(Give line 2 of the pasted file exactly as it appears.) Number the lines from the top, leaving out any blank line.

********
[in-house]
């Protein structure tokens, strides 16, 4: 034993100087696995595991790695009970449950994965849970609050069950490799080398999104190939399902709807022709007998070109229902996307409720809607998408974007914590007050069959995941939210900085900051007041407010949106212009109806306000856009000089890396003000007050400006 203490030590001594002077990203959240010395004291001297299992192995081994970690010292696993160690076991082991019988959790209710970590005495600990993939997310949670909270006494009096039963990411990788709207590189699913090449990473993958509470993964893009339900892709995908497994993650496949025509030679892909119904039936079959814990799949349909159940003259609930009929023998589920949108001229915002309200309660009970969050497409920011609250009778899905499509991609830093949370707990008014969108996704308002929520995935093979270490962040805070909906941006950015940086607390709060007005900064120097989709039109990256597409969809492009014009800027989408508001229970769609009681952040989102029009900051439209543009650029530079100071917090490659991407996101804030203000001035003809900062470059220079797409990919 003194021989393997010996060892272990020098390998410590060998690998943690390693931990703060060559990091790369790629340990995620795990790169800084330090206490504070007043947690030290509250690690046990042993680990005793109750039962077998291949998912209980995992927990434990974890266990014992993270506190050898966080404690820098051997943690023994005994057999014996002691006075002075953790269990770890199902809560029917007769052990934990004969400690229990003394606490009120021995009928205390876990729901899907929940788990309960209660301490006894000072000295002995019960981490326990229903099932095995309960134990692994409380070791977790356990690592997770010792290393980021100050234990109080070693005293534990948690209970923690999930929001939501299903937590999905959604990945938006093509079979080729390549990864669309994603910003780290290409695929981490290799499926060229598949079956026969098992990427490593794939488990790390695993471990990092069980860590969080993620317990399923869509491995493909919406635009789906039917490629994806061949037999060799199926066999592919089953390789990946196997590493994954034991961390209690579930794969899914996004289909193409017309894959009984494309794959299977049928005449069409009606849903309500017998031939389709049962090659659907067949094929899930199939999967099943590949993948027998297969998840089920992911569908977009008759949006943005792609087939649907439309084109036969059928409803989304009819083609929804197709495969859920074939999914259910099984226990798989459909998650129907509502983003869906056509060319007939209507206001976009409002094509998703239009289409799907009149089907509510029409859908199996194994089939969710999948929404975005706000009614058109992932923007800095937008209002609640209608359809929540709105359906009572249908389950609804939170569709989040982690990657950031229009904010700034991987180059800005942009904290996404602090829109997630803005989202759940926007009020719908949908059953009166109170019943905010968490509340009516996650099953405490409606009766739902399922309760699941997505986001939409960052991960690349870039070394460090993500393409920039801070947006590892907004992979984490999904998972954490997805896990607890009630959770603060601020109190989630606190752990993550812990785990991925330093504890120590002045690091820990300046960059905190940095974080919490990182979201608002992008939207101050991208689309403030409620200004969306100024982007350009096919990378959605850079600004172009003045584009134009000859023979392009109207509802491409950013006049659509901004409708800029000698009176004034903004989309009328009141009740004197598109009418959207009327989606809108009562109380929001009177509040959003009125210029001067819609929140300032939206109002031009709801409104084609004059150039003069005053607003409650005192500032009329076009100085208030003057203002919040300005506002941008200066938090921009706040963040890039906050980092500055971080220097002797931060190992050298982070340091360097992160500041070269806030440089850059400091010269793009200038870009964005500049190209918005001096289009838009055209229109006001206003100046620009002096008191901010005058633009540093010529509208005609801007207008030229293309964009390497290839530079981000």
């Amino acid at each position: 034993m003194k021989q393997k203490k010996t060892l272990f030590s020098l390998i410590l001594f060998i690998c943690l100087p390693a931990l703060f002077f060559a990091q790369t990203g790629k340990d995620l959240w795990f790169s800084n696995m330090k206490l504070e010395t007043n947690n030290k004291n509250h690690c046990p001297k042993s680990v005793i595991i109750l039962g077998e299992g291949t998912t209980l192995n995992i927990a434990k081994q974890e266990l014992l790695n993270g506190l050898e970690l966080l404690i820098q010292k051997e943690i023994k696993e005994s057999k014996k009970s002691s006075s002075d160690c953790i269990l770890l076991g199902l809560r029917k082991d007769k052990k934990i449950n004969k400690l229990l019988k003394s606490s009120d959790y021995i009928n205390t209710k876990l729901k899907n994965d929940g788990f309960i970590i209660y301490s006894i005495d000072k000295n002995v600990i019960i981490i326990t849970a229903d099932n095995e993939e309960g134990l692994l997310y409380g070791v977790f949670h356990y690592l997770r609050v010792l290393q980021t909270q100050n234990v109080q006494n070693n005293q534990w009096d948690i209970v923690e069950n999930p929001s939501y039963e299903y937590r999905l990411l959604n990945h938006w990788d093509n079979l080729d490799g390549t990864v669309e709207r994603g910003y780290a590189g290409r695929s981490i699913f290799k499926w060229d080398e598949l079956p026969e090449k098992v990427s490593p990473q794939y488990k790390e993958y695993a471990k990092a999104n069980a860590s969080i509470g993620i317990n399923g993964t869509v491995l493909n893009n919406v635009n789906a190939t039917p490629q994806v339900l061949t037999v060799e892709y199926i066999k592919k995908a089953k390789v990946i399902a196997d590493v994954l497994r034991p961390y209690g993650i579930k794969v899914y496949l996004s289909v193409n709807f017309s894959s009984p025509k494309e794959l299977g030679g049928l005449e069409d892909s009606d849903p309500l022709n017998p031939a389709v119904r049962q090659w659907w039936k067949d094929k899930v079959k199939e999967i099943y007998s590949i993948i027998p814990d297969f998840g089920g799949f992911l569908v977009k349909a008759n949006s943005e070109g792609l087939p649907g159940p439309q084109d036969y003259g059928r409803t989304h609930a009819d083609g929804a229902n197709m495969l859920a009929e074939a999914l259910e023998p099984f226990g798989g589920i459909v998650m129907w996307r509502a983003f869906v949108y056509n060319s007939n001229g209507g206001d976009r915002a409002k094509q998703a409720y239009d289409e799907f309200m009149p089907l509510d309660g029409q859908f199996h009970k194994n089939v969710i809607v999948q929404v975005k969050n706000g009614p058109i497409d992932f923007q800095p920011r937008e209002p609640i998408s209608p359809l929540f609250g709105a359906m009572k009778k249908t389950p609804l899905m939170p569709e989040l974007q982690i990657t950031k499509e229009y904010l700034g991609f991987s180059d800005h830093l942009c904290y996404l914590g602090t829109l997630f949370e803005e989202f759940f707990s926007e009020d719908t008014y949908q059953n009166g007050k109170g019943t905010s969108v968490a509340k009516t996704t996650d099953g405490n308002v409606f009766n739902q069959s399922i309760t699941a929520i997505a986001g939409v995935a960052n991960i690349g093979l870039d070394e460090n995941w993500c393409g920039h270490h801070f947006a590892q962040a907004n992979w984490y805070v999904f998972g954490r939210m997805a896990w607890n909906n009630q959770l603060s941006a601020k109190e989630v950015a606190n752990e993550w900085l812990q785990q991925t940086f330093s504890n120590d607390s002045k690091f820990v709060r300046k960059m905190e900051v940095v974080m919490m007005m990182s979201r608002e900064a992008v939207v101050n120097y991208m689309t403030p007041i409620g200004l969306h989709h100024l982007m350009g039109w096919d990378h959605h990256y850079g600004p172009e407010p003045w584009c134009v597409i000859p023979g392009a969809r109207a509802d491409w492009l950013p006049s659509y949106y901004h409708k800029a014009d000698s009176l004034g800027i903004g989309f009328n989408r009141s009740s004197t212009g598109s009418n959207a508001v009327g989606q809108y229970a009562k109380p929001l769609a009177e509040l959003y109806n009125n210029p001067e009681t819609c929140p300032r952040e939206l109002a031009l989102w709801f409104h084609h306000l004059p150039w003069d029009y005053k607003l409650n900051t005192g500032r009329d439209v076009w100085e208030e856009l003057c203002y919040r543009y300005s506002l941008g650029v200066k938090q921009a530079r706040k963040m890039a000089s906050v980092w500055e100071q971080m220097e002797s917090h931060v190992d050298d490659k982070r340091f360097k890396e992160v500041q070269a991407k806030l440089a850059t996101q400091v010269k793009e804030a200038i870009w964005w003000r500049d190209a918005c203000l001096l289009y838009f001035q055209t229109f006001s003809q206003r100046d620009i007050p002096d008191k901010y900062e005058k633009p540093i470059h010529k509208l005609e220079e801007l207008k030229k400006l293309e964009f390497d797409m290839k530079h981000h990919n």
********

């Protein structure tokens, strides 16, 4: 034993100087696995595991790695009970449950994965849970609050069950490799080398999104190939399902709807022709007998070109229902996307409720809607998408974007914590007050069959995941939210900085900051007041407010949106212009109806306000856009000089890396003000007050400006 203490030590001594002077990203959240010395004291001297299992192995081994970690010292696993160690076991082991019988959790209710970590005495600990993939997310949670909270006494009096039963990411990788709207590189699913090449990473993958509470993964893009339900892709995908497994993650496949025509030679892909119904039936079959814990799949349909159940003259609930009929023998589920949108001229915002309200309660009970969050497409920011609250009778899905499509991609830093949370707990008014969108996704308002929520995935093979270490962040805070909906941006950015940086607390709060007005900064120097989709039109990256597409969809492009014009800027989408508001229970769609009681952040989102029009900051439209543009650029530079100071917090490659991407996101804030203000001035003809900062470059220079797409990919 003194021989393997010996060892272990020098390998410590060998690998943690390693931990703060060559990091790369790629340990995620795990790169800084330090206490504070007043947690030290509250690690046990042993680990005793109750039962077998291949998912209980995992927990434990974890266990014992993270506190050898966080404690820098051997943690023994005994057999014996002691006075002075953790269990770890199902809560029917007769052990934990004969400690229990003394606490009120021995009928205390876990729901899907929940788990309960209660301490006894000072000295002995019960981490326990229903099932095995309960134990692994409380070791977790356990690592997770010792290393980021100050234990109080070693005293534990948690209970923690999930929001939501299903937590999905959604990945938006093509079979080729390549990864669309994603910003780290290409695929981490290799499926060229598949079956026969098992990427490593794939488990790390695993471990990092069980860590969080993620317990399923869509491995493909919406635009789906039917490629994806061949037999060799199926066999592919089953390789990946196997590493994954034991961390209690579930794969899914996004289909193409017309894959009984494309794959299977049928005449069409009606849903309500017998031939389709049962090659659907067949094929899930199939999967099943590949993948027998297969998840089920992911569908977009008759949006943005792609087939649907439309084109036969059928409803989304009819083609929804197709495969859920074939999914259910099984226990798989459909998650129907509502983003869906056509060319007939209507206001976009409002094509998703239009289409799907009149089907509510029409859908199996194994089939969710999948929404975005706000009614058109992932923007800095937008209002609640209608359809929540709105359906009572249908389950609804939170569709989040982690990657950031229009904010700034991987180059800005942009904290996404602090829109997630803005989202759940926007009020719908949908059953009166109170019943905010968490509340009516996650099953405490409606009766739902399922309760699941997505986001939409960052991960690349870039070394460090993500393409920039801070947006590892907004992979984490999904998972954490997805896990607890009630959770603060601020109190989630606190752990993550812990785990991925330093504890120590002045690091820990300046960059905190940095974080919490990182979201608002992008939207101050991208689309403030409620200004969306100024982007350009096919990378959605850079600004172009003045584009134009000859023979392009109207509802491409950013006049659509901004409708800029000698009176004034903004989309009328009141009740004197598109009418959207009327989606809108009562109380929001009177509040959003009125210029001067819609929140300032939206109002031009709801409104084609004059150039003069005053607003409650005192500032009329076009100085208030003057203002919040300005506002941008200066938090921009706040963040890039906050980092500055971080220097002797931060190992050298982070340091360097992160500041070269806030440089850059400091010269793009200038870009964005500049190209918005001096289009838009055209229109006001206003100046620009002096008191901010005058633009540093010529509208005609801007207008030229293309964009390497290839530079981000």